• Recently, a Joint Parliamentary Committee (JPC) that examined the Biological Diversity (Amendment) Bill 2021, has submitted its suggestions on the Bill.
  • The JPC has accepted several amendments made by the Ministry of Environment & Climate Change (MoEFCC).
  • The Biological Diversity Act, 2002 (BDA) was enacted to provide for the conservation of biological diversity, sustainable use of its components, and fair and equitable sharing of the benefits arising out of the use of biological resources and traditional knowledge.


The Act prohibits any person or organisation from obtaining any biological resource, occurring in India for its research or commercial utilisation, without prior approval from the National Biodiversity Authority.

The act envisaged a three-tier structure to regulate the access to biological resources:

  1. The National Biodiversity Authority (NBA)
  2. The State Biodiversity Boards (SBBs)
  3. The Biodiversity Management Committees (BMCs) (at local level)
  4. The act stipulates all offences under it as cognizable and non-bailable.

Amendments Made in Biodiversity Bill 2021

  • Boosting Indian Medicine System: It seeks to give a fillip to “Indian system of medicine”, and facilitate fast-tracking of research, patent application process, transfer of research results while utilising the biological resources available in India.
  • It seeks to empower local communities to be able to utilise resources, particularly of medicinal value, such as seeds.
  • The Bill looks to encourage farmers to increase cultivation of medicinal plants.
  • These objectives to be achieved without compromising the objectives of the United Nation Convention on Biological Diversity.
  • Decriminalising Certain Provisions: It seeks to decriminalise certain provisions in the chain of biological resources.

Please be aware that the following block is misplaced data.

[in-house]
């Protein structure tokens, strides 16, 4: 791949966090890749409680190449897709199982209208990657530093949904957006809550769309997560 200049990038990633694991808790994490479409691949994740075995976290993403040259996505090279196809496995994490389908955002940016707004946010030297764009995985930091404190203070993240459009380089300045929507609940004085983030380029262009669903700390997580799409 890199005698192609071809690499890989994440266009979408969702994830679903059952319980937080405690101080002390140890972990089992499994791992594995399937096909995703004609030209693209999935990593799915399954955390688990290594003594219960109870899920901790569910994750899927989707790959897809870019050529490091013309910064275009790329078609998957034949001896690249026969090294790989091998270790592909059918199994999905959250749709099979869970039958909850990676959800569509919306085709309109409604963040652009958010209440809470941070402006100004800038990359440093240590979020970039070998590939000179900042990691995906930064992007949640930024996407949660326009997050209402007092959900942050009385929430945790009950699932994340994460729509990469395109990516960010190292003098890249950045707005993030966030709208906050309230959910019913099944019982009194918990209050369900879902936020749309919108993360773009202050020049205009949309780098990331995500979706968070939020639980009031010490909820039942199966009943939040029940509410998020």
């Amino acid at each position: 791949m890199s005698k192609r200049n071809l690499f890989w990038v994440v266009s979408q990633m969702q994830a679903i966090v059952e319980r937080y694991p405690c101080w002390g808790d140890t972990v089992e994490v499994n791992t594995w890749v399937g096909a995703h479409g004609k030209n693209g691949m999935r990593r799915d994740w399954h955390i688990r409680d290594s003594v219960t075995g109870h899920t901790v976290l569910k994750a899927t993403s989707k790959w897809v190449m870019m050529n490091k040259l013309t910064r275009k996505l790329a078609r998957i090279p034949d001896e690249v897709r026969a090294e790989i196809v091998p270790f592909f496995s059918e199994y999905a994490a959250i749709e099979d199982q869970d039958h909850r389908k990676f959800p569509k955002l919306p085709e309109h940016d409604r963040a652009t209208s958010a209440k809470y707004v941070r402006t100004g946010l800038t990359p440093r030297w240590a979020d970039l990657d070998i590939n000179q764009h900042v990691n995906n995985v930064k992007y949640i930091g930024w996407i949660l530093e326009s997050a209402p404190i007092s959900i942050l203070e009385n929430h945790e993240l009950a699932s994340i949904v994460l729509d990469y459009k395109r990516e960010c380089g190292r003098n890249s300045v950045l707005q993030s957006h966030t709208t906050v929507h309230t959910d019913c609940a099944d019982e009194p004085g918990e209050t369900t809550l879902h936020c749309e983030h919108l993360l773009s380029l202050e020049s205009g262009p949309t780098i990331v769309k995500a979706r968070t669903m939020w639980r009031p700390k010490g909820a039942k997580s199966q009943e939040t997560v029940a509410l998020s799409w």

• These changes were brought in consonance with India’s ratification of Nagoya Protocol(Access to generic resources and the fair and equitable sharing of benefits arising from their utilisation) in 2012.
  • Allowing Foreign Investments: It also allows for foreign investment in research into biodiversity. However, this investment will necessarily have to be made through Indian companies involved in biodiversity research.
  • For foreign entities approval from the National Biodiversity Authority is necessary.
  • Exempting AYUSH Practitioners: The Bill seeks to exempt registered AYUSH medical practitioners and people accessing codified traditional knowledge, among others, from giving prior intimation to State biodiversity boards for accessing biological resources for certain purposes.

Concerns Against The Proposed Amendments

  • Concerns were raised that the bill prioritised intellectual property and commercial trade at the expense of the act’s key aim of conserving biological resources.
  • The exemptions to AYUSH Practitioners from giving prior intimation to State biodiversity boards would pave the way for “bio piracy”.
  • Biopiracy is the practice of exploiting naturally occurring genetic or biochemical material in commerce.
  • The proposed amendments allow for state biodiversity boards to represent BMCs to determine terms of benefit sharing.
  • Under the BDA 2002, national and state biodiversity boards are required to consult the BMCs (constituted by every local body) while taking any decision relating to the use of biological resources.
  • The bill also exempts cultivated medicinal plants from the purview of the Act. However, it is practically impossible to detect which plants are cultivated and which are from the wild.
  • This provision could allow large companies to evade the requirement for prior approval or share the benefit with local communities under the access and benefit-sharing provisions of the Act. 


  • The JPC recommended that biodiversity management committees under the proposed law and indigenous communities should be empowered by clearly defining benefit claimers to be conservers of biological resources.
  • Reduce the pressure on wild medicinal plants by encouraging cultivation of medicinal plants.
  • Indian system of medicine should be encouraged by clearly defining codified traditional knowledge.
  • Promoting indigenous research and Indian companies through facilitating fast-tracking of research, patent application process, transfer of research results while utilising the biological resources available in India without compromising the objectives of Internation biodiversity convention.


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